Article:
Kriyayoga, Kriyāyoga, Kriya-yoga: 10 definitions

Introduction:

Kriyayoga means something in Hinduism, Sanskrit. If you want to know the exact meaning, history, etymology or English translation of this term then check out the descriptions on this page. Add your comment or reference to a book if you want to contribute to this summary article.

In Hinduism

Vyakarana (Sanskrit grammar)

Source: Wikisource: A dictionary of Sanskrit grammar

Kriyāyoga (क्रियायोग).—Association with a verbal activity; cf उपसर्गाः क्रियायोगे (upasargāḥ kriyāyoge) P.I.4.59.

context information

Vyakarana (व्याकरण, vyākaraṇa) refers to Sanskrit grammar and represents one of the six additional sciences (vedanga) to be studied along with the Vedas. Vyakarana concerns itself with the rules of Sanskrit grammar and linguistic analysis in order to establish the correct context of words and sentences.

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Purana and Itihasa (epic history)

[«previous next»] — Kriyayoga in Purana glossary
Source: Cologne Digital Sanskrit Dictionaries: The Purana Index

Kriyāyoga (क्रियायोग).—A form of active worship of Hari;1 Brahman becomes Nārāyaṇa thereby; incumbent on householders; no jñāna without karma; consists of 8 ātmaguṇas; is dharma.2

  • 1) Bhāgavata-purāṇa XII. 11. 3; Matsya-purāṇa 1. 3; 52. 7-11. 27-28.
  • 2) Matsya-purāṇa 134. 17-18; 145. 27-28; 258. 1-3.
Purana book cover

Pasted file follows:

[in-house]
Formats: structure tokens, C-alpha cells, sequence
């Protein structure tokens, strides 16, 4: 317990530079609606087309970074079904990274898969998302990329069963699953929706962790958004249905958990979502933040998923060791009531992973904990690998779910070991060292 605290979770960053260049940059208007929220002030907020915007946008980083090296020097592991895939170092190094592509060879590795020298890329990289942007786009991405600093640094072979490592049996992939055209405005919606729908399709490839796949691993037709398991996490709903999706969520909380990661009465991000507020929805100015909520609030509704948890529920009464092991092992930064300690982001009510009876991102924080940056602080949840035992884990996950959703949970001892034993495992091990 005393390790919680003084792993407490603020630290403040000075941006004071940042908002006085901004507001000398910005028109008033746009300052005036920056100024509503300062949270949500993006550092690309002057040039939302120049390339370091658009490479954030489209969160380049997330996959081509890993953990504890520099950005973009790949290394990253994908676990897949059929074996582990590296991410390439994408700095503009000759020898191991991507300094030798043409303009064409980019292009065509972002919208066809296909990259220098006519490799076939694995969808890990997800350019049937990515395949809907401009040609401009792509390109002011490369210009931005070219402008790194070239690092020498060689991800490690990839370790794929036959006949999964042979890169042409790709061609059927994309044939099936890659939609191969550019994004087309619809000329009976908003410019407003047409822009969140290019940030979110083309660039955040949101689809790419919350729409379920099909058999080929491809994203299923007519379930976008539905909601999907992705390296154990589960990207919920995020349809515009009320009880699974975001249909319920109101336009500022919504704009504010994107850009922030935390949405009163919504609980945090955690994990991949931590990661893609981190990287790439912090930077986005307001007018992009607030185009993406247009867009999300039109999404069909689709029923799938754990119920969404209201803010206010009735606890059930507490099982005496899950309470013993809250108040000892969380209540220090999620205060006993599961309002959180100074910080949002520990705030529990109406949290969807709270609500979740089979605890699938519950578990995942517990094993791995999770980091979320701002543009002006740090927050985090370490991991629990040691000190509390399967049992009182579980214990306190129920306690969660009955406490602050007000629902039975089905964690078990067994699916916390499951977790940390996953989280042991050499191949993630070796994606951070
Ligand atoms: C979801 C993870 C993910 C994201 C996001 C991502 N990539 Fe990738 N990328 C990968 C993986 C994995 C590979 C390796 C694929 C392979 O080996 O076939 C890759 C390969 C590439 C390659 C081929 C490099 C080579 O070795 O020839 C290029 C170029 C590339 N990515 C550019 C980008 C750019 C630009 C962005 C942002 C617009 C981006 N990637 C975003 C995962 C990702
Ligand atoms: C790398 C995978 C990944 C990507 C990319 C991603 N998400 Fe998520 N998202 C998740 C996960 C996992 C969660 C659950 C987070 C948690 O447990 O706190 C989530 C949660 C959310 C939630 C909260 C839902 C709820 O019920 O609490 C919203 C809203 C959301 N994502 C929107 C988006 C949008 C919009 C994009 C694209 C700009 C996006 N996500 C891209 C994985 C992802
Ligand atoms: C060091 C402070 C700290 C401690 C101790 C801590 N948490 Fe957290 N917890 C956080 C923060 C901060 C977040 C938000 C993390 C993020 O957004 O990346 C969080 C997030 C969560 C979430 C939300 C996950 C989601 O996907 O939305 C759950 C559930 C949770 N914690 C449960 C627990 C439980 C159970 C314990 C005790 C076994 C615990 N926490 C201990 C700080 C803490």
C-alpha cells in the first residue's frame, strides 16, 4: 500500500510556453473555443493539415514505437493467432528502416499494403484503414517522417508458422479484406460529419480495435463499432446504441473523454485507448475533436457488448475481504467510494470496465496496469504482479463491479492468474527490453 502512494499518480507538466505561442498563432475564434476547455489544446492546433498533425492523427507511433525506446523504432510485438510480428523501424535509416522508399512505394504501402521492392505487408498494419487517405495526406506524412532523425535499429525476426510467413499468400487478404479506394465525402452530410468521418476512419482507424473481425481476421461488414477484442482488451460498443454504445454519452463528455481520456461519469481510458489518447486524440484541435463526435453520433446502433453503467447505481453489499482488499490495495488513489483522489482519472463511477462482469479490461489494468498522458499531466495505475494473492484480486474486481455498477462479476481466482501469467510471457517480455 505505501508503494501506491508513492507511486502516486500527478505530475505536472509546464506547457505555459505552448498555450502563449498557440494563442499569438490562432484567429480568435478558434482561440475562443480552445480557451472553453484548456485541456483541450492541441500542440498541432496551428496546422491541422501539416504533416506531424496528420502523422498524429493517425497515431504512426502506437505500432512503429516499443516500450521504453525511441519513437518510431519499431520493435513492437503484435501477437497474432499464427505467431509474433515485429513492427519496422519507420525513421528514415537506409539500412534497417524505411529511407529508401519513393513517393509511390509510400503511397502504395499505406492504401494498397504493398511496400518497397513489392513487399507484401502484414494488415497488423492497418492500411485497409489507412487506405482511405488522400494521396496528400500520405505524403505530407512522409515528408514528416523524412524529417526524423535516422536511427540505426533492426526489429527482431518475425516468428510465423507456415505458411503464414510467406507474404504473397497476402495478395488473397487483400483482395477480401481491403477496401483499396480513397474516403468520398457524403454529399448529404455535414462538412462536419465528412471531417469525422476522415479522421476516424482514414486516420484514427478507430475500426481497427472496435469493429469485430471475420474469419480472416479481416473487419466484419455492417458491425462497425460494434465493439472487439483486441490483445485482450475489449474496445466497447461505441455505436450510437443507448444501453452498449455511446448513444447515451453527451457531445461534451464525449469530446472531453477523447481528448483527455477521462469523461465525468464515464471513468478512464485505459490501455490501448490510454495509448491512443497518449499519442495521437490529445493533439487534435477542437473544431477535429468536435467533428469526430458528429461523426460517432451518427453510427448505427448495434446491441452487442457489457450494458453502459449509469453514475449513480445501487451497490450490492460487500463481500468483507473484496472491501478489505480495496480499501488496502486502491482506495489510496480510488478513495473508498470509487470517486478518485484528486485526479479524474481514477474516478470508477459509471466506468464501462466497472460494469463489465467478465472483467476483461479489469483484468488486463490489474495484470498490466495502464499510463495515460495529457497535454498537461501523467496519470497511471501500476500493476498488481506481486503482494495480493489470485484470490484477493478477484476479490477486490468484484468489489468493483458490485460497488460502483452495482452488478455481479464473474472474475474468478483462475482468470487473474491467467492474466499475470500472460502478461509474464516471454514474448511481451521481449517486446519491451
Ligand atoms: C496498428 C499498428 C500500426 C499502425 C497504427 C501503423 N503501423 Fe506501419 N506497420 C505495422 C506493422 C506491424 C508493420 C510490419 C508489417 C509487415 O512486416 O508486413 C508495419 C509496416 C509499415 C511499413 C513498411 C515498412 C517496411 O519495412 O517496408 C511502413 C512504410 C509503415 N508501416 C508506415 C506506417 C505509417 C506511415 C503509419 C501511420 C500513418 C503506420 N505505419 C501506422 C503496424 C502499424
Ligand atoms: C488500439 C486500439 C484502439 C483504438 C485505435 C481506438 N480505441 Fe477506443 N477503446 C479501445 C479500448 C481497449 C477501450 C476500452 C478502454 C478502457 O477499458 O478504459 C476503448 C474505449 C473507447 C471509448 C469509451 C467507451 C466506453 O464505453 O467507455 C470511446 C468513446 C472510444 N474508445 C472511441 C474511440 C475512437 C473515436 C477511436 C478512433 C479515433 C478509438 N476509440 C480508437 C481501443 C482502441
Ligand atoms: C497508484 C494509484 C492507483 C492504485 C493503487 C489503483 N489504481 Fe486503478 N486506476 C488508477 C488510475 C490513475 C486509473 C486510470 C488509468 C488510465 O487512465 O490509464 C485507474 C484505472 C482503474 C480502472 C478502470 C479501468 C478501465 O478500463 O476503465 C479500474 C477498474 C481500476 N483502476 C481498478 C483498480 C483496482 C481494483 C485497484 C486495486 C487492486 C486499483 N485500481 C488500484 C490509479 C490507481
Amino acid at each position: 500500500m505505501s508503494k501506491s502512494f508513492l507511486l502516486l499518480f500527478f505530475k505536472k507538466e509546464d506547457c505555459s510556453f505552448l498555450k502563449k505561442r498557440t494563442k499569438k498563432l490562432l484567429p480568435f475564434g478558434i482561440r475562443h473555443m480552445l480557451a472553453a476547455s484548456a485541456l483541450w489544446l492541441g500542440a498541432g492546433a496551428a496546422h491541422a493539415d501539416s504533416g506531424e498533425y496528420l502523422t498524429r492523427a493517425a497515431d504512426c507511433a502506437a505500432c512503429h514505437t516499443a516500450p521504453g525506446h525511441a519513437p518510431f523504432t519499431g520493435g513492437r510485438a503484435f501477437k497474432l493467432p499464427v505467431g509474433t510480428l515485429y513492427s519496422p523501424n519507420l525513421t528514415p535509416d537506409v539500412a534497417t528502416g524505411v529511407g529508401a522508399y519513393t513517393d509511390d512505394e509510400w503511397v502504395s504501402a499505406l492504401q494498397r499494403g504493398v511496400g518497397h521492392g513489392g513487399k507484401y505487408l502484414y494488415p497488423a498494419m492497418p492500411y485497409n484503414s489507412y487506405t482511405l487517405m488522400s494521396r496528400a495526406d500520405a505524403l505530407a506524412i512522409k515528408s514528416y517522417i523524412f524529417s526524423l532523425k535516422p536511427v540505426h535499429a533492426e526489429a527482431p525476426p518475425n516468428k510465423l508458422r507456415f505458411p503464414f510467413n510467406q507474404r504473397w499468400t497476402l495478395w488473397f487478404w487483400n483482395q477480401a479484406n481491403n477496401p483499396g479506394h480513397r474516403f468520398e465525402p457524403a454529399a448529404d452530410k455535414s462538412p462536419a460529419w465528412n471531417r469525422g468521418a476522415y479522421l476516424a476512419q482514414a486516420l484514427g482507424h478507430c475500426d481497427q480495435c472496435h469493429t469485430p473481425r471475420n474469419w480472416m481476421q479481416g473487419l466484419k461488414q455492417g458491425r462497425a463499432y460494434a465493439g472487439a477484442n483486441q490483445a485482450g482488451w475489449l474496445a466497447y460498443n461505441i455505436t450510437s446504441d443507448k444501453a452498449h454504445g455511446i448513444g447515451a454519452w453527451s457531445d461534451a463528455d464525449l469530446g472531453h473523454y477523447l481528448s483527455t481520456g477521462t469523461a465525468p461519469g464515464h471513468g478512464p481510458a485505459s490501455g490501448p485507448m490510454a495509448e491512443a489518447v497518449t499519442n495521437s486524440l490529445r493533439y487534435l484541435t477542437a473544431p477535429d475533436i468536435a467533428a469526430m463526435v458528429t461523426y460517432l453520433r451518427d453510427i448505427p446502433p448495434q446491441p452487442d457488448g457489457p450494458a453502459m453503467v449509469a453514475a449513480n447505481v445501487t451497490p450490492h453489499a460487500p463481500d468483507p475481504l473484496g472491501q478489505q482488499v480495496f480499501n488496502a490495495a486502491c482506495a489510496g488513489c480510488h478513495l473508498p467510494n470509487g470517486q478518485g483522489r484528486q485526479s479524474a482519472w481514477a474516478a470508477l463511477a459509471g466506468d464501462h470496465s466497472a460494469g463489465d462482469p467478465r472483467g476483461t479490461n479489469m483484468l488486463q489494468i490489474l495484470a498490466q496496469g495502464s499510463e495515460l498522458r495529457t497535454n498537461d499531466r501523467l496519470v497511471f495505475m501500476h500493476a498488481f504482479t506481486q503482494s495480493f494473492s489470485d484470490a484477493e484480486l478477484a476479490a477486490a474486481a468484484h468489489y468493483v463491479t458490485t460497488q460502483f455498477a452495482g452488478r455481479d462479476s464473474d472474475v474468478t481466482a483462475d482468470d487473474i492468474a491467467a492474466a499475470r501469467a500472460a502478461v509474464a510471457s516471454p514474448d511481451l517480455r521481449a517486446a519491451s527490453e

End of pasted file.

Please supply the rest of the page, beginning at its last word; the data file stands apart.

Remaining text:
context information

The Purana (पुराण, purāṇas) refers to Sanskrit literature preserving ancient India’s vast cultural history, including historical legends, religious ceremonies, various arts and sciences. The eighteen mahapuranas total over 400,000 shlokas (metrical couplets) and date to at least several centuries BCE.

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Shaivism (Shaiva philosophy)

[«previous next»] — Kriyayoga in Shaivism glossary
Source: Brill: Śaivism and the Tantric Traditions

Kriyāyoga (क्रियायोग) refers to “ritual and union”, according to the Jñānaratnāvalī, (p. 267).—Accordingly, “Next, the bhautikī-dīkṣā is twofold, and it is said [in the scriptures]: ‘In the same way the bhautikī-dīkṣā [is achieved] through ritual and union (kriyāyoga) [and] is also of a superior and inferior kind. Rather, for the [still] deluded [souls] he should preserve the prārabdha karma, which has the purpose of keeping [the initiate] with his [current] body, after joining it with [the karma] to be cultivated for the practice of propitiating Śaiva mantras for supernatural powers. The other [karmas] together with their consequences he should burn in the blazing initiation fire’. [...]”.

Shaivism book cover
context information

Shaiva (शैव, śaiva) or Shaivism (śaivism) represents a tradition of Hinduism worshiping Shiva as the supreme being. Closely related to Shaktism, Shaiva literature includes a range of scriptures, including Tantras, while the root of this tradition may be traced back to the ancient Vedas.

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General definition (in Hinduism)

[«previous next»] — Kriyayoga in Hinduism glossary
Source: WikiPedia: Hinduism